Cappadocia is famous for its hundreds of hot air balloons but we didn’t see a single one during our stay until the very last day – even then there were only just a few that managed to launch due to the cloudy and windy weather.
Thankfully we weren’t hanging out to take a balloon ride!
We decided to leave the land of fairy chimneys and head back to our boat Sunday at Viaport Marina on the outskirts of Istanbul.
After a smooth seven hour drive we were safely back at the marina. Both our guests (Jonathan’s younger brother and his partner) and Jonathan were unwell by this time but fortunately for me, I didn’t succumb.
It was such a shame that we had illness aboard as our sailing buddies and marina neighbours Sue and John were back from their youngest son’s wedding and had so much to tell us about. Also, they had boat guests too – their eldest son from Australia and his partner and her two boys. Sadly, we weren’t able to socialise as we were worried that our boat guests and Jonathan might have Covid.
However, Jonathan and I did manage a socially distanced drink on their last night and we were joined by Sue and John’s youngest son who “popped over” from Switzerland to organise his boat (moored just over the way on our dock) for her wintering over in Viaport.
The next few days passed enjoyably with walks along the seafront, feeding the street cats, shopping in the Viaport shopping mall and going out for delicious medicinal cake!
The cake worked and our guests came good just before they were due to fly home! Before they left we managed to have a sightseeing day in Istanbul.
We decided to catch a cab in and when the driver asked in a curious mix of Turkish and English which way we would like to go I thought I agreed to using the (Eurasia ) tunnel, and agreed to pay the toll. Imagine our surprise when we arrived at the ferry terminal in Kadıköy!
The ferry ride was actually the nicest way to cross from the Asian side to the European side of Istanbul. Obviously I had agreed to pay for the cost of the car ferry rather than the bridge but it was a happy mistake!
After a quick trip over the Bosphorus the taxi dropped us off close to the “Egyptian” spice market (Misir Çarşısı) near the Galata Bridge in Eminonu.
This atmospheric market was built in the mid 17th Century and has been the centre of the Turkish spice trade since that time.
Jonathan and I had only recently visited this extremely crowded market with members of my family but it was still enjoyable to explore such a colourful and fragrant place once again.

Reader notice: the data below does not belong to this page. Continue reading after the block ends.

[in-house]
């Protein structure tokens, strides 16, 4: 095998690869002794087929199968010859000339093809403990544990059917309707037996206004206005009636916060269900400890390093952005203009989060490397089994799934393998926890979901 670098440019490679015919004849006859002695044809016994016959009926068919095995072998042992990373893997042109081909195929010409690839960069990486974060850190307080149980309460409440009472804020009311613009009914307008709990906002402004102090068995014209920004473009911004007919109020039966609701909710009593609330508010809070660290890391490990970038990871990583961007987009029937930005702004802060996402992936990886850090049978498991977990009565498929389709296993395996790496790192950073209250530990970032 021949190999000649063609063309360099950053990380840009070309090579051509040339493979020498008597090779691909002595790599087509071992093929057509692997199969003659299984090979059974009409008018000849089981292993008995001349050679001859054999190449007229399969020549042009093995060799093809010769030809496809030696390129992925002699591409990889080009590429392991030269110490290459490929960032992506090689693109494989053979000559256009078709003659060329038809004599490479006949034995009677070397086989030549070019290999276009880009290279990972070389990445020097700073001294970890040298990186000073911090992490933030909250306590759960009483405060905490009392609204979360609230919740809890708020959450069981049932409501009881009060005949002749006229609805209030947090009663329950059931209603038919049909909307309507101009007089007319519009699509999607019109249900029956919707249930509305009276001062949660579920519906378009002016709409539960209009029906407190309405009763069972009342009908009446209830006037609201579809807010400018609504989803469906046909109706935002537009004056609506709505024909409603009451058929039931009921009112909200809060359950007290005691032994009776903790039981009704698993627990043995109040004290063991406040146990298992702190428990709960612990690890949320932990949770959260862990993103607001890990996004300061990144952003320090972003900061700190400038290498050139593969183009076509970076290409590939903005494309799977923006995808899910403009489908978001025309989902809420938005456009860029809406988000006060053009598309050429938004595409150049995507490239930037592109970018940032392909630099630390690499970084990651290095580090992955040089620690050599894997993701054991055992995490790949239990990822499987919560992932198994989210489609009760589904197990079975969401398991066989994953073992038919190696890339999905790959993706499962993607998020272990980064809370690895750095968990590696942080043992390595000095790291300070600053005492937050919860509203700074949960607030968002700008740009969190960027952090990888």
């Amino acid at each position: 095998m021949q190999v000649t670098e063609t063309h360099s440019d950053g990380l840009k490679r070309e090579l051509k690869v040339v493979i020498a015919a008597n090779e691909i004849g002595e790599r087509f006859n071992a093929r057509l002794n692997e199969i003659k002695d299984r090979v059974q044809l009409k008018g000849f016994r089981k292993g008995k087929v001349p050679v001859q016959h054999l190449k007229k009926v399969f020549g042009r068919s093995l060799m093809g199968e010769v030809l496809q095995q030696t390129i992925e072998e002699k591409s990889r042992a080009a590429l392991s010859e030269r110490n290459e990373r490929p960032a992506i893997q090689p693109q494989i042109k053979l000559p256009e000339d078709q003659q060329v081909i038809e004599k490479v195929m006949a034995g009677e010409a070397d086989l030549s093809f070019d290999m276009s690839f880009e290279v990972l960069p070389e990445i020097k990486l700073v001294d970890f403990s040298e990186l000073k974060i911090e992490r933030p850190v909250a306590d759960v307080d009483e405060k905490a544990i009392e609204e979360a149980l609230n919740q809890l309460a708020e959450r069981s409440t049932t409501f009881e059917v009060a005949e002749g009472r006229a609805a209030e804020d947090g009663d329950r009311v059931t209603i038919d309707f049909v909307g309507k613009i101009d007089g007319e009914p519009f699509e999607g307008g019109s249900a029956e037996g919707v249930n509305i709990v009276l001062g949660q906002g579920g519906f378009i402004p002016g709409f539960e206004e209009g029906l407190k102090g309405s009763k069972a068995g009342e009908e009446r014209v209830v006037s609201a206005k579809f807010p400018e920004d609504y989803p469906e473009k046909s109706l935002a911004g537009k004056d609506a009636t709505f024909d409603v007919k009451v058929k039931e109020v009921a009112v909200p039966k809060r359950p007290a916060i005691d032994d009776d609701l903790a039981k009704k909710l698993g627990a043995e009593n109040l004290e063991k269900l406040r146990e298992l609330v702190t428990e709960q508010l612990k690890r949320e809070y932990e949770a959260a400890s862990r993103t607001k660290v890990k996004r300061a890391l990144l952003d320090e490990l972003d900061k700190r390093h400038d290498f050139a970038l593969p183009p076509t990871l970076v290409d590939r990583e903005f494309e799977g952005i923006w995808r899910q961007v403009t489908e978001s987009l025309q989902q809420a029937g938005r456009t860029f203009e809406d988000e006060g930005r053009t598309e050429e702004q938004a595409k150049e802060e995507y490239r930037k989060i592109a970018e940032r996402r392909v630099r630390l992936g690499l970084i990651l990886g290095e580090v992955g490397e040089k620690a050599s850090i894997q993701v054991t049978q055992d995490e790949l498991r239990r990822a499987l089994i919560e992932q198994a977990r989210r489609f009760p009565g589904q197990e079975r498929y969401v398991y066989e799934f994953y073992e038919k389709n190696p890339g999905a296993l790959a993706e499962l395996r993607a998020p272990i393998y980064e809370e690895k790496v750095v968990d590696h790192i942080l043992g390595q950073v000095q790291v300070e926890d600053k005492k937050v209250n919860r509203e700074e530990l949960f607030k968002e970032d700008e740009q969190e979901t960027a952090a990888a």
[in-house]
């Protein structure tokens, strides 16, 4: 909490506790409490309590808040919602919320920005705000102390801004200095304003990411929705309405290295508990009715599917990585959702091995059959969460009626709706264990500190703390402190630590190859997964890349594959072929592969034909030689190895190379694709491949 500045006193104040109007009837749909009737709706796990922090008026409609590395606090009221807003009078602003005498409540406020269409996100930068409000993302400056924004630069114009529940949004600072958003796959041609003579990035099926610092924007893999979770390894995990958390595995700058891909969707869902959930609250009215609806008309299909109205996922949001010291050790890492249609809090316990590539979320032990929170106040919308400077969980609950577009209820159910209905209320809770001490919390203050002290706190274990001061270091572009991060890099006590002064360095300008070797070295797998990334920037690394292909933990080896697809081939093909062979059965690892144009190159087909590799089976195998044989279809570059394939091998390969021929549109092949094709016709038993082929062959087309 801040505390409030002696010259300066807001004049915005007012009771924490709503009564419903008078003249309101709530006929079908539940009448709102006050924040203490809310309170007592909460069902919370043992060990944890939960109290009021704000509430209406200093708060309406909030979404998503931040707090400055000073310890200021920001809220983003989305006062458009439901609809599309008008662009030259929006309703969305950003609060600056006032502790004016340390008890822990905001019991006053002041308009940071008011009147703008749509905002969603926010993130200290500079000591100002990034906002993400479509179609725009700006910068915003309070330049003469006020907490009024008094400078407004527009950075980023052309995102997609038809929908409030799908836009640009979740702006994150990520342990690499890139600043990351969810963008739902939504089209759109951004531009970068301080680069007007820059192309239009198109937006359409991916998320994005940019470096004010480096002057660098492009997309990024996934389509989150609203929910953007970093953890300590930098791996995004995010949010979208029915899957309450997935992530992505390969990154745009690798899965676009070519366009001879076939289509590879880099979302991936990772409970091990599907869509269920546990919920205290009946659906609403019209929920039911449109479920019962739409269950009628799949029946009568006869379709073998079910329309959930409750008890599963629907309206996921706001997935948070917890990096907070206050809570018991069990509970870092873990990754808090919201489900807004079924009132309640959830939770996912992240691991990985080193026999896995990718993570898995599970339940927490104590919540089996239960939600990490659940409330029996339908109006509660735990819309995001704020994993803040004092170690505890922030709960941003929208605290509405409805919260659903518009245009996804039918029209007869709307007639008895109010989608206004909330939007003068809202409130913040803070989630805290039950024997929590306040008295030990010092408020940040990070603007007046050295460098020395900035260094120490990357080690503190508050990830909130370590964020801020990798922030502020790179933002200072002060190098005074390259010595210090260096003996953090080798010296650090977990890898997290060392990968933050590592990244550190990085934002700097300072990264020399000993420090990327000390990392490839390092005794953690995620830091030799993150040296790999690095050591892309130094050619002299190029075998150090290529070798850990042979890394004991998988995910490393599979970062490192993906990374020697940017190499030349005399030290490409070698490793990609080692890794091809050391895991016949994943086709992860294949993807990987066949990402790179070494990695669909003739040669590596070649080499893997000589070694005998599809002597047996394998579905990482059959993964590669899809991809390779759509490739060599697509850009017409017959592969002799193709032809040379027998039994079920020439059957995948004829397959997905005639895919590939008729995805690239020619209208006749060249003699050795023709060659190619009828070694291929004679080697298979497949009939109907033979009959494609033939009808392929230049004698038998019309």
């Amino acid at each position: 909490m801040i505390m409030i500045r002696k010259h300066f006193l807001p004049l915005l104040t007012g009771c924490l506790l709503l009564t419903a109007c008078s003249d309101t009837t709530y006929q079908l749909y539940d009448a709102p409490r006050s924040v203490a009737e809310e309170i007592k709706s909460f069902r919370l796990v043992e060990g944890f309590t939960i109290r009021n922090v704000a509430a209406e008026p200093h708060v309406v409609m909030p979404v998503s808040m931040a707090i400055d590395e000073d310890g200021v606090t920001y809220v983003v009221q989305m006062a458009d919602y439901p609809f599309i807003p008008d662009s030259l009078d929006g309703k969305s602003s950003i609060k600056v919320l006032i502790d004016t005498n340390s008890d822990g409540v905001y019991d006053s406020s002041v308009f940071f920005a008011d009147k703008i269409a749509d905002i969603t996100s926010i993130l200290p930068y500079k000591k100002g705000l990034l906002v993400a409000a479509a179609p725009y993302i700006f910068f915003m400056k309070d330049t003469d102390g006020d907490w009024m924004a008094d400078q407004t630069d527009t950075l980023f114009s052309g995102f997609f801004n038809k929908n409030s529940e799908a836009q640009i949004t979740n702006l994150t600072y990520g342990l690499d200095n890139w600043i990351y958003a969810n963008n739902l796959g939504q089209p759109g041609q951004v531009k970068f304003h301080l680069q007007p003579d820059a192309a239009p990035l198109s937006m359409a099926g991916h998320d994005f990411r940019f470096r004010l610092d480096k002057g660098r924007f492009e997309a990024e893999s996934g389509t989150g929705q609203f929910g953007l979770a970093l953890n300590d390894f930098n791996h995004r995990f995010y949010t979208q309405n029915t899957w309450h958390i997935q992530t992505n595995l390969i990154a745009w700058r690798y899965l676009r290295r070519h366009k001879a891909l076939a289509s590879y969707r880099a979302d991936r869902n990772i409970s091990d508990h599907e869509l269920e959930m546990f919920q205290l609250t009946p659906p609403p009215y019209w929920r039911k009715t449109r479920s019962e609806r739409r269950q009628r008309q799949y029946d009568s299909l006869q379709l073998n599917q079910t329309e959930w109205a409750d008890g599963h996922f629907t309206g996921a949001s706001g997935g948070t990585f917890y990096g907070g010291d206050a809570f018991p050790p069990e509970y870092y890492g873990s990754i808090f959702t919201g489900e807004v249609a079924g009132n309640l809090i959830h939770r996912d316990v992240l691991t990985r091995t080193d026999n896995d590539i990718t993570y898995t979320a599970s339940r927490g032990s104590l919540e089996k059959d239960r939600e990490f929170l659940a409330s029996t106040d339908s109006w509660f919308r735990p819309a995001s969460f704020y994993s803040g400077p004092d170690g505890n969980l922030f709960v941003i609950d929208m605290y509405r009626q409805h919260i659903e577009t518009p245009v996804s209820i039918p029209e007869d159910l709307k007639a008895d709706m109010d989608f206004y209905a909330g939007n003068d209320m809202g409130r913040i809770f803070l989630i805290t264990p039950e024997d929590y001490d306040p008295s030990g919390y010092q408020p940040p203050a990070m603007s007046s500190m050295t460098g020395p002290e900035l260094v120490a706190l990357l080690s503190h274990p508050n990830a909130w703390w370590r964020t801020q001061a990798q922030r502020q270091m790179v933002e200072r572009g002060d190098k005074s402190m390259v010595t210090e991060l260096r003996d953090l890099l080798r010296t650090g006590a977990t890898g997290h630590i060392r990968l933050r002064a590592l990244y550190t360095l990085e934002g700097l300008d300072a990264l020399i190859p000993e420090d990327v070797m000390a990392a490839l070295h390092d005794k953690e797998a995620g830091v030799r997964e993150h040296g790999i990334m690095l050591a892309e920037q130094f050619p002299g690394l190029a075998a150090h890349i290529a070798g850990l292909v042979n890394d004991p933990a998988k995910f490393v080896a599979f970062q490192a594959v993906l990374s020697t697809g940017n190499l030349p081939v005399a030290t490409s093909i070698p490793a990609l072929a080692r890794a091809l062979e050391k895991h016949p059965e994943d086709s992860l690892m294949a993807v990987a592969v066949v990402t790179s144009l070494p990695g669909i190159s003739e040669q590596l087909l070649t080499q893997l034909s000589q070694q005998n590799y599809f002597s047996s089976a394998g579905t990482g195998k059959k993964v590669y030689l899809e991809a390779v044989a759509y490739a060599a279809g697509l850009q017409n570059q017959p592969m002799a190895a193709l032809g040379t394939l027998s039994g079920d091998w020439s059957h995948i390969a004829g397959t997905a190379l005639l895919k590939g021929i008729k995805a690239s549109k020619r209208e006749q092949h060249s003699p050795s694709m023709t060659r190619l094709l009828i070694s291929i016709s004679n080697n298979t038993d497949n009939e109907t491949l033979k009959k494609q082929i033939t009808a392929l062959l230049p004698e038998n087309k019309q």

After a stroll round the market we headed towards Hagia Sofia and the Blue Mosque in Sultanahmet Square.
Just as we arrived the call to prayer (ezan) began to ring out from the minarets of the Blue Mosque. In the silence after the initial call the muezzin at Hagia Sophia (which is only a hundred metres away) started up and so began a haunting exchange between the two. It was part battle, part duet, and it literally stopped people in their tracks. Everyone in the grounds of the Blue Mosque were captivated by the exchange.
The day after our short exploration of Istanbul we waved a sad goodbye to our guests but there would be plenty to keep us occupied as we only had a few short weeks before leaving for Australia.
We had a lot to do to prepare to leave the boat for winter – deep cleaning, taking down of sails for storage and maintenance, flushing engines with fresh water, putting the water maker into “sleep mode”, defrosting and cleaning out fridges, reorganising all the items we had squirrelled away while we had visitors. There was also winter clothing to be found and packing for summer in Australia and a hundred and one other jobs.
One of the tasks we had on our list was to fill Sunday’s diesel tanks as when you leave a vessel (or any vehicle) for a protracted length of time it is best to leave them full to avoid condensation which can cause all sorts of issues. Unfortunately there is no bowser at Viaport Marina so we decided to take the short trip to another marina in nearby Pendik.
It was so wonderful to be on the water again even though it was just for a couple of hours. Fishing season had begun and we had to dodge between boats, lines and nets as we left Viaport.
At Pendik the fuel dock was a little difficult to locate – basically it was a case of go past all the super yachts and turn left at the end! The staff there were very friendly and of course brought us a “çay” to drink while waiting for our tanks to fill.
We didn’t have much time for socialising before we left as there was so much to do but we did have a lovely evening with our friends Izzet and Ayşe and their younger son Doğuhan at their (and now our) favourite fish restaurant in Tuzla. A very pleasant way to end the sailing season for another year!